Soybeans yields are steadily improving in Illinois and we can thank continued improvements in both genetics and management for these gains.

Seed companies continue to push the genetic barriers and farmers and companies continue to innovate technologies and practices. Fred Below, Ph.D., University of Illinois, has identified his Six Secrets that lead to soybean success:

  1. Weather: The number one influence on soybean yields, but beyond our control.
  2. Fertility: Proactive fertilization can boost yields over the 60-bushel mark.
  3. Foliar protection: Fungicides and insecticides protect foliage and prevent yield loss.
  4. Genetics: The fullest maturities for the region produce the greatest yield increases.
  5. Row spacing: Narrower, 15- or 20-inch rows increase yield and respond better to more intense management.
  6. Seed treatment: Early season protection protects yield potential.

Choosing improved varieties and correctly placing them in the right fields and on the right soil type is a given. Work closely with your seed adviser and don’t hesitate to cross brands if you can improve yield, so do your homework. The best practices available today include planting early, planting in narrow rows, selecting the right seed treatment combinations, protecting foliage, fertilizing soybeans separately from corn and ensuring the crop has enough phosphorus and potassium available.

There are still uncertainties in adopting foliar feeding, growth stimulants, and plant and soil biologicals. They all work some of the time, but results are somewhat inconsistent and hard to predict when they are most needed. In many cases, growers apply them to remove limiting factors or in the hope they will generate a positive response. Personally, I believe they have a place in a management program, but we need a better understanding of when to use them and a method of measuring response.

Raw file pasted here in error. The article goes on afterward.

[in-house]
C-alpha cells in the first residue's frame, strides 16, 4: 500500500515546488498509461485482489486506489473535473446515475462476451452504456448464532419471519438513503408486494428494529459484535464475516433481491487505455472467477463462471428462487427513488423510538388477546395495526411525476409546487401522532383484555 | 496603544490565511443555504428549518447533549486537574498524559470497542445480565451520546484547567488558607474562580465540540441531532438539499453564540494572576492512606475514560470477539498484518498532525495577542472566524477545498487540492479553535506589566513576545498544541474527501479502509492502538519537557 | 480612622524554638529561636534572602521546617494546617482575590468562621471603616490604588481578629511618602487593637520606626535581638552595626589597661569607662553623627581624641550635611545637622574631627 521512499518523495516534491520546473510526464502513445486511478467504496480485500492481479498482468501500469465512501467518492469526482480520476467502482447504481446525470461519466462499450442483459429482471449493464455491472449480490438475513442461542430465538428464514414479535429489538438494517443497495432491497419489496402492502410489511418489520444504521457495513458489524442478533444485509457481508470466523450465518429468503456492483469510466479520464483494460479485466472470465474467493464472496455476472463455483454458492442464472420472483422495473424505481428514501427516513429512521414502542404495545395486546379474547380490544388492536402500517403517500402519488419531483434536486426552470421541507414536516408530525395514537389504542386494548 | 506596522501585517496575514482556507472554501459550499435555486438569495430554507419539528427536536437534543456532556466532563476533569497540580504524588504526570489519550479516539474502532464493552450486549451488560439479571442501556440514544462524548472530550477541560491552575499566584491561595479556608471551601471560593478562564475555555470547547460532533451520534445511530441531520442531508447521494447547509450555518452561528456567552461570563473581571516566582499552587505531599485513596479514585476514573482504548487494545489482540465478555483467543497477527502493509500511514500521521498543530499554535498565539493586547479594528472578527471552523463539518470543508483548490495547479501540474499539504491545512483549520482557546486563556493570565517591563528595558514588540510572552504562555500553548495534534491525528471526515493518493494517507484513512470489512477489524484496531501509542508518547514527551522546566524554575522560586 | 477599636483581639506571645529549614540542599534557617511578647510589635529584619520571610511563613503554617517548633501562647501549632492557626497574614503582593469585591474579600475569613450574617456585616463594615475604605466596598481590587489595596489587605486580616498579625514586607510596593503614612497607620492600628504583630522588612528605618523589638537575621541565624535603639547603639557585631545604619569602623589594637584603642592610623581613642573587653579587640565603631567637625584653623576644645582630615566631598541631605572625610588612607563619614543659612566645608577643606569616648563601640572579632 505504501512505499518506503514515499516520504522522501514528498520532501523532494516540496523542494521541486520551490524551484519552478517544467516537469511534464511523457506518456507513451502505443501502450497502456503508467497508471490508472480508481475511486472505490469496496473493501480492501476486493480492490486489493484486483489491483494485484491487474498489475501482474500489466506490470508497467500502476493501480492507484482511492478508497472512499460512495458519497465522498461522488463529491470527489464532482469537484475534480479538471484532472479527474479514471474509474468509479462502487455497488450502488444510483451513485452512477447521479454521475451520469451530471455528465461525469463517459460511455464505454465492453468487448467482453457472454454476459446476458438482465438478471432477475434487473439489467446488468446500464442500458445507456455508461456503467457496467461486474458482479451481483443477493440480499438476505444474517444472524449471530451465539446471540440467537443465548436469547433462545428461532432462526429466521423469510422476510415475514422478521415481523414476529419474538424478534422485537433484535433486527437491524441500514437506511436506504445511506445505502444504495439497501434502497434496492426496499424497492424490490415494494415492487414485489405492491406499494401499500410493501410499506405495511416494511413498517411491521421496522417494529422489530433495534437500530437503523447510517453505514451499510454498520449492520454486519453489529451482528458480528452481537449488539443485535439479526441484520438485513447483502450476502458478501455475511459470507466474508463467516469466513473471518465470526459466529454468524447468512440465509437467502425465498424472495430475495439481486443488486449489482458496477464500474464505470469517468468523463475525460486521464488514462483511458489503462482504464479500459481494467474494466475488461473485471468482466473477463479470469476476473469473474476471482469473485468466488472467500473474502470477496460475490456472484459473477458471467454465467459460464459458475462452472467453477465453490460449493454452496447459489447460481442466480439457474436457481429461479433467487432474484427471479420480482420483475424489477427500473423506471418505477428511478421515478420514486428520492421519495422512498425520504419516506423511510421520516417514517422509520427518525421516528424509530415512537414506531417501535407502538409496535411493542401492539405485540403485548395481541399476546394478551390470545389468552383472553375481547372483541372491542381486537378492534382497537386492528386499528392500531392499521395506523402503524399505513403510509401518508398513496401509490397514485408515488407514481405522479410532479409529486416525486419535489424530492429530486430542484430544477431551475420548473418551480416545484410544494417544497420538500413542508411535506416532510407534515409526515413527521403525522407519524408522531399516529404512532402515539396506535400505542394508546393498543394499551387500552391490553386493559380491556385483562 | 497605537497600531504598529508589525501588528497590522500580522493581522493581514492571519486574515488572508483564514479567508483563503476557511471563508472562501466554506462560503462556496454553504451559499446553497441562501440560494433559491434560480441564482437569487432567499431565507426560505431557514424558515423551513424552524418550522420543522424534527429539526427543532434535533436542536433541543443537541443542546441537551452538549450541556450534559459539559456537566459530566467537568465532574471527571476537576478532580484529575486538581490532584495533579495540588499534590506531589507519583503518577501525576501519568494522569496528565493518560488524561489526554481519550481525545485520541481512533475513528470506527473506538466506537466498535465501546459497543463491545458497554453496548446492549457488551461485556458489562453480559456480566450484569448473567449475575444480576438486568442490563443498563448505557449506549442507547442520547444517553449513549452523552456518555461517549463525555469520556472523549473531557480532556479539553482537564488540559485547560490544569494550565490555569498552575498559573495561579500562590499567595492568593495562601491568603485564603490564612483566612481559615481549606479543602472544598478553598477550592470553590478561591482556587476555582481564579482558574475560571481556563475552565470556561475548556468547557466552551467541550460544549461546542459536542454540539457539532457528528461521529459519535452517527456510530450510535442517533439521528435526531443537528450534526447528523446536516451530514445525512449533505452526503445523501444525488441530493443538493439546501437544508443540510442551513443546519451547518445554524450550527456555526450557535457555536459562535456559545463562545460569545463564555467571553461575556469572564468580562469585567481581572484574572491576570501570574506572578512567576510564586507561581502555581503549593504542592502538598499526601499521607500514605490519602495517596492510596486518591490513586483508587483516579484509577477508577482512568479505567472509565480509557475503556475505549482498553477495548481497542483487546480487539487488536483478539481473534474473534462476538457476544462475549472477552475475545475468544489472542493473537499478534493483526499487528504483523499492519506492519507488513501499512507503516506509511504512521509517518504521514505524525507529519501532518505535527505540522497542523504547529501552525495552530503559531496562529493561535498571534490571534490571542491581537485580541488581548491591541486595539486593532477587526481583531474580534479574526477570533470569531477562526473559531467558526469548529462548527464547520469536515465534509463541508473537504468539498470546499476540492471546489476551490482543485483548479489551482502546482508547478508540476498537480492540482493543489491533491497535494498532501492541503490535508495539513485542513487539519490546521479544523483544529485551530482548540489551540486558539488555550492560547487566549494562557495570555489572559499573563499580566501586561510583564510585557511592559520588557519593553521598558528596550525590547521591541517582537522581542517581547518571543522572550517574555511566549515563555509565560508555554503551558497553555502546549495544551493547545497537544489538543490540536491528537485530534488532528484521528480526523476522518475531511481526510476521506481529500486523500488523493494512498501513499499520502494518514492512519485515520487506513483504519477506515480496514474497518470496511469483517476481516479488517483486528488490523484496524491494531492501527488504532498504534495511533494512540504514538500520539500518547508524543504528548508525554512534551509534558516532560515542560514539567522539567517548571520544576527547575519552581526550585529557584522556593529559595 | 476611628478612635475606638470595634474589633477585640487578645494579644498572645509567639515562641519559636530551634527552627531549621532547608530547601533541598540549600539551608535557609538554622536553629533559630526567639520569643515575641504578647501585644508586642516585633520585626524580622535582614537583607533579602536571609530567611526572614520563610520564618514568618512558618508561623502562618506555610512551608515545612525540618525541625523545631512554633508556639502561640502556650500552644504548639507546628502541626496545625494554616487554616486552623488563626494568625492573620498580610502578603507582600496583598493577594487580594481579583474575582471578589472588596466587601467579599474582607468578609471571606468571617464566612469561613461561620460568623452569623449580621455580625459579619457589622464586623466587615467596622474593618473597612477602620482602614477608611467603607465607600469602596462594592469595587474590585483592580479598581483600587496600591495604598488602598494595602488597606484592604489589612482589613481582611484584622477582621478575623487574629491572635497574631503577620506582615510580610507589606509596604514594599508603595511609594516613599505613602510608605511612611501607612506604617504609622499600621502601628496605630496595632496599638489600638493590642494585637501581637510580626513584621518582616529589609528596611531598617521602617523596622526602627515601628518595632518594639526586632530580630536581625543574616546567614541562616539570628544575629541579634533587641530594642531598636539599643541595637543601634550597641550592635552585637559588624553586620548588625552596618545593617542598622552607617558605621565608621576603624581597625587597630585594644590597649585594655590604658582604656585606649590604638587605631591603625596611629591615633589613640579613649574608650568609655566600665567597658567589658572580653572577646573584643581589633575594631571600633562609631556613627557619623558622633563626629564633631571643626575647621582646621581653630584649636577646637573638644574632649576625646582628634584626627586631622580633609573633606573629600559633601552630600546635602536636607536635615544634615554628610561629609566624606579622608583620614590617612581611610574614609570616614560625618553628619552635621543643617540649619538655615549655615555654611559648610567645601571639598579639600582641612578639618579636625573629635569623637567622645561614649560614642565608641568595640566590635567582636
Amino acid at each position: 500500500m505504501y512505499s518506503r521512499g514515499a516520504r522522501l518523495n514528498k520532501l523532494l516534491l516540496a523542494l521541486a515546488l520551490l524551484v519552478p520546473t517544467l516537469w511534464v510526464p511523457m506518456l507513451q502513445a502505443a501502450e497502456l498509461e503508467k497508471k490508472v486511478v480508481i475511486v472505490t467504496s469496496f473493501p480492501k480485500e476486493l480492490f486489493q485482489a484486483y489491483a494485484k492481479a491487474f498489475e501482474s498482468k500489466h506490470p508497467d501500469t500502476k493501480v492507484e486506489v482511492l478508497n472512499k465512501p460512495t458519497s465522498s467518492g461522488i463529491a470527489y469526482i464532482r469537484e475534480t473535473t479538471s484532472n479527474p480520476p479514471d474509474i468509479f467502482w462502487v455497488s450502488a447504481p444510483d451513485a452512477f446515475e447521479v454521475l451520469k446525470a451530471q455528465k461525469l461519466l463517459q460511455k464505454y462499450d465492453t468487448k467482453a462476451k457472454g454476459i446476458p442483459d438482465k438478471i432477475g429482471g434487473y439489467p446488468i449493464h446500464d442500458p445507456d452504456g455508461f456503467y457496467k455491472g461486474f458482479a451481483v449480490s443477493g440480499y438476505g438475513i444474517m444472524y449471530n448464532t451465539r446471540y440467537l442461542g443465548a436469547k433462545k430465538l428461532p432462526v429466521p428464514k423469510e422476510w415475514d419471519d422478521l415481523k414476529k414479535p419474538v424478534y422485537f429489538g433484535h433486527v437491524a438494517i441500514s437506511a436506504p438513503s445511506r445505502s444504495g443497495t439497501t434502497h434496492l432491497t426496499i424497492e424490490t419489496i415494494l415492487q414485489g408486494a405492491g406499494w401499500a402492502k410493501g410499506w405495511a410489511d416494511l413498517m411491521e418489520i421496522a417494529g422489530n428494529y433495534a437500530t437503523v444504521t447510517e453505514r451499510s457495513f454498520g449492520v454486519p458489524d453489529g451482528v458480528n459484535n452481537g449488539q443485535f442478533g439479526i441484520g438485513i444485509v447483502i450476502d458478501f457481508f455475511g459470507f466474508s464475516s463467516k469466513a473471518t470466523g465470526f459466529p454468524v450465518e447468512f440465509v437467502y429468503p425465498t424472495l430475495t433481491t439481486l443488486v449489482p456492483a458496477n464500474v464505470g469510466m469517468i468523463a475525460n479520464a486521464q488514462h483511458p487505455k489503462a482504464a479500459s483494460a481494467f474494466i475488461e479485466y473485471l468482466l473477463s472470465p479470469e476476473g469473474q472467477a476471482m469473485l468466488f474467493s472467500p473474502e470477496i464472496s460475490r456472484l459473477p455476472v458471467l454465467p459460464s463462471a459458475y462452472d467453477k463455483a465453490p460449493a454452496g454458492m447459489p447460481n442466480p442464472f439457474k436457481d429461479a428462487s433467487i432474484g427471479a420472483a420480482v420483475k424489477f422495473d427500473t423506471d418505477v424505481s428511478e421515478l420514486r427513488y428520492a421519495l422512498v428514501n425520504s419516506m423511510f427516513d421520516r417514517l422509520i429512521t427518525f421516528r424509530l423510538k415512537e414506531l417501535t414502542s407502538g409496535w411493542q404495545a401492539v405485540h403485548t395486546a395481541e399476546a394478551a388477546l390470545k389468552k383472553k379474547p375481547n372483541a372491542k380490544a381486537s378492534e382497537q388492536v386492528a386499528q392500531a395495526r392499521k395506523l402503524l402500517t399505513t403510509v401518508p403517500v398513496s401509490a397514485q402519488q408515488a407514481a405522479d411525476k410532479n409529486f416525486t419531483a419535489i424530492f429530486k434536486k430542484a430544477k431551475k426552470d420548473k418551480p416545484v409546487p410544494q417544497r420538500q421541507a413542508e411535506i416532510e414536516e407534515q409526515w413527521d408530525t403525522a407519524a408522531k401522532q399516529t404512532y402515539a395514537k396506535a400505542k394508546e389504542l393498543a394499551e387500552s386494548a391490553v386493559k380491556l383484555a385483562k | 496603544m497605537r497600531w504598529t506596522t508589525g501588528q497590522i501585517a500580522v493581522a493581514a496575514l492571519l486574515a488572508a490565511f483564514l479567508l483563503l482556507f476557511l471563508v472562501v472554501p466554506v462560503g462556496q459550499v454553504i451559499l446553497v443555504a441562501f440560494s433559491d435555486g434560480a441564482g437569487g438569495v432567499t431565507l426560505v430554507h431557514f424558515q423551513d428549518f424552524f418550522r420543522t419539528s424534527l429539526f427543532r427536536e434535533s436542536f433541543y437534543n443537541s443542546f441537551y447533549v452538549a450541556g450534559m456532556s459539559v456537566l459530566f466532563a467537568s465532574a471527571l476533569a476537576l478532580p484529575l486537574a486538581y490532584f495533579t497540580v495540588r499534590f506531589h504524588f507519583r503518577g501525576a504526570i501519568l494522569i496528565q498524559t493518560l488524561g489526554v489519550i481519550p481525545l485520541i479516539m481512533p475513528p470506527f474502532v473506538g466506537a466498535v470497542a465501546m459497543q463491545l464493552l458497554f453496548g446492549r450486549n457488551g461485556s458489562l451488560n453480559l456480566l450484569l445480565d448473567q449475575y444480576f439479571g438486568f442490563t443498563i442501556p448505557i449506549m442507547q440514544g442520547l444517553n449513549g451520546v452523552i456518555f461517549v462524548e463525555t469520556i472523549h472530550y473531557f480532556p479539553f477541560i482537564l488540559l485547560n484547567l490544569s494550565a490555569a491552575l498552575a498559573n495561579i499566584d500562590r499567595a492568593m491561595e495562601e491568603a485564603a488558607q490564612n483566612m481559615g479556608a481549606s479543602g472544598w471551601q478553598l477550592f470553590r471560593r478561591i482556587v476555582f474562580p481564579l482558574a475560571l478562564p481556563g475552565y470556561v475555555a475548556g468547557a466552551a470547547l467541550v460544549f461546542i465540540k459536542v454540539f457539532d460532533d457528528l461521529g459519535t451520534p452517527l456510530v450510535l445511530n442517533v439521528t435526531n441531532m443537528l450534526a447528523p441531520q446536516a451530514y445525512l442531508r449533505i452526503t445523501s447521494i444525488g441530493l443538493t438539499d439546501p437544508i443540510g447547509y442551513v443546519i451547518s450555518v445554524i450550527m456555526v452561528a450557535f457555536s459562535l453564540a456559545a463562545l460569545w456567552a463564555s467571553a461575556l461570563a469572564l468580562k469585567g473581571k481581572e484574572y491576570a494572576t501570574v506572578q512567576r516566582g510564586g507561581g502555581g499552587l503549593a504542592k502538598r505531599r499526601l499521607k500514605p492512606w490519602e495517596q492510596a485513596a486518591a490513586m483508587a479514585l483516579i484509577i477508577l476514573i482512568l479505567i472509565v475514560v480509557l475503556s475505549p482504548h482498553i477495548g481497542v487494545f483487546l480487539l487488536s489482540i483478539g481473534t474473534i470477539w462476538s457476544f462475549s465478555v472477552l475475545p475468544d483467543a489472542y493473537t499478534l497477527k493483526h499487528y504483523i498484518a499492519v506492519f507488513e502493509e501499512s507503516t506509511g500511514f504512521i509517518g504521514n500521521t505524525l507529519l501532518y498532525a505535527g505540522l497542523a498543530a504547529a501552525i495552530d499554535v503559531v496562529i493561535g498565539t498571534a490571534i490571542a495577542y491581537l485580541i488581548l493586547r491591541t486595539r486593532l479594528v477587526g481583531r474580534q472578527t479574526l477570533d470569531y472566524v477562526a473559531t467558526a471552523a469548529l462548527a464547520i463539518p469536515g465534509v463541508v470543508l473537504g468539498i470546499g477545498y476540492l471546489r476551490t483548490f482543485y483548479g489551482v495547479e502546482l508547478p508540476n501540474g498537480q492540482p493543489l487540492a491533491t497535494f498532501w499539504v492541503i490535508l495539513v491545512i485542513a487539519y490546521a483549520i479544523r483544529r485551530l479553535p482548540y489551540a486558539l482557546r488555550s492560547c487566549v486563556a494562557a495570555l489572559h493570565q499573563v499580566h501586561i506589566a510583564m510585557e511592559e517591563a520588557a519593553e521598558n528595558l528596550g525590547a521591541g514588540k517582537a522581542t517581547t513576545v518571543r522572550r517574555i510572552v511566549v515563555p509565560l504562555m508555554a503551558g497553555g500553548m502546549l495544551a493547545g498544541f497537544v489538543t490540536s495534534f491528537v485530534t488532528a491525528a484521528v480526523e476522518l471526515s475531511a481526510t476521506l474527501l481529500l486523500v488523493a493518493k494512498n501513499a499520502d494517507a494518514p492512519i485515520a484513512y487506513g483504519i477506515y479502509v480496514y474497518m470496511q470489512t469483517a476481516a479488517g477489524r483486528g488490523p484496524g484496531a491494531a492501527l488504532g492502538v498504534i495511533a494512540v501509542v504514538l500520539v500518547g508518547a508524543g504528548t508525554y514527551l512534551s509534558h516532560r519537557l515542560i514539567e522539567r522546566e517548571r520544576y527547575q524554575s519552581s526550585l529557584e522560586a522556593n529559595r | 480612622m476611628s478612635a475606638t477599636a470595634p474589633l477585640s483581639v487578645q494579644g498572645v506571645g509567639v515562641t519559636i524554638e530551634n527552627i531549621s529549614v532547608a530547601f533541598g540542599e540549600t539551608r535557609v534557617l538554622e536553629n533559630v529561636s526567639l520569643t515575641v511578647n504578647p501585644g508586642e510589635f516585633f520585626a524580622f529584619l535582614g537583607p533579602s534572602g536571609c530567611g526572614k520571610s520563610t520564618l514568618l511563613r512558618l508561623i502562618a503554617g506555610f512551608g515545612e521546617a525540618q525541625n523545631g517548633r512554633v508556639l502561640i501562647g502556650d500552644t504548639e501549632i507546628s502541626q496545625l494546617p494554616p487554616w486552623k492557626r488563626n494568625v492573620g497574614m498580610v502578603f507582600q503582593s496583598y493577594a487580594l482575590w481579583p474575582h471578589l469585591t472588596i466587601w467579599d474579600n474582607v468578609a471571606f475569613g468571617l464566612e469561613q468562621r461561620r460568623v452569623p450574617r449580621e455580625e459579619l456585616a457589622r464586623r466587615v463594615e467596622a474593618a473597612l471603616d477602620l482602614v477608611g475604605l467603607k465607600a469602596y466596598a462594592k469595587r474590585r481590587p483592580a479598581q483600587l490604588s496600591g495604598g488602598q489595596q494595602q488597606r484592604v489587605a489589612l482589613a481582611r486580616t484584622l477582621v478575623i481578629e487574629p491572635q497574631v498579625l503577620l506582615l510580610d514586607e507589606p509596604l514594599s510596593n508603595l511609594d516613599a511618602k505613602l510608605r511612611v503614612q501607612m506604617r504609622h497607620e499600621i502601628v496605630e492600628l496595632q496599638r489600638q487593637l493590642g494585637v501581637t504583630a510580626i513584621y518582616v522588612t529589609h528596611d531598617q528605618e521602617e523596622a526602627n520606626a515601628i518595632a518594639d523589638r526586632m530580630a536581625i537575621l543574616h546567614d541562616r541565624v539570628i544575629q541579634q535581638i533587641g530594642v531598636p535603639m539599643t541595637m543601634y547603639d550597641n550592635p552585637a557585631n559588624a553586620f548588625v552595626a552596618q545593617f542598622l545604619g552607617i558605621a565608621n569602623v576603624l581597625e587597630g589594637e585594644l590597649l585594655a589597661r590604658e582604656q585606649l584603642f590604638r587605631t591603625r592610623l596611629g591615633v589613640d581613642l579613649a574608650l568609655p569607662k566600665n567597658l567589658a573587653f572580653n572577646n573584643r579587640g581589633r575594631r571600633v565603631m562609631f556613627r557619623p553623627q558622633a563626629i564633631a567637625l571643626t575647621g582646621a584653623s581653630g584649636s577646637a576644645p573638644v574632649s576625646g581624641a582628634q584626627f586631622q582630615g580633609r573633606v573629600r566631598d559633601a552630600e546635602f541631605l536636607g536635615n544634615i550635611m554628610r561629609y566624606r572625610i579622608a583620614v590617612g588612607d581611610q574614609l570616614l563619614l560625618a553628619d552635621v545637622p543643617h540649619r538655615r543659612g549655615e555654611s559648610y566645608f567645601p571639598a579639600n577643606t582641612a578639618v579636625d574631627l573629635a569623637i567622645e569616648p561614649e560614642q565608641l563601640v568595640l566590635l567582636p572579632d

Today many presentations, conferences, media articles and extension activities review these practices and share research results and grower experiences. And in soybeans we know improving yield calls for adopting a systems approach, which requires assembling many of the practices referenced above.

Growers are beginning to adopt many of these best practices and being rewarded with higher yields and greater profit. But the questions in my mind are where do we go from here or how do we move to the next yield level? I see several possible avenues:

  • Continued genetic improvement
  • Removing nature’s yield barriers (weather, pests, diseases)
  • Fine-tuning the system available today
  • Making better use of foliar feeding and plant stimulants
  • Understanding the role that soil health plays in sustaining yield
  • Learning how and when to apply supplemental nitrogen
  • Development of novel new practices that take us in new directions

Over the course of the winter we will be exploring each of these possibilities in more detail to see what’s coming and what we need to be prepared to do.

Soybean agronomist Daniel Davidson, Ph.D. posts blogs on agronomy-related topics. Feel free to contact him at or ring him at 402-649-5919.

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About the Author: Dan Davidson

Soybean agronomist Daniel Davidson, Ph.D., posts blogs on topics related to soybean agronomy. Feel free to contact him at or ring him at 402-649-5919.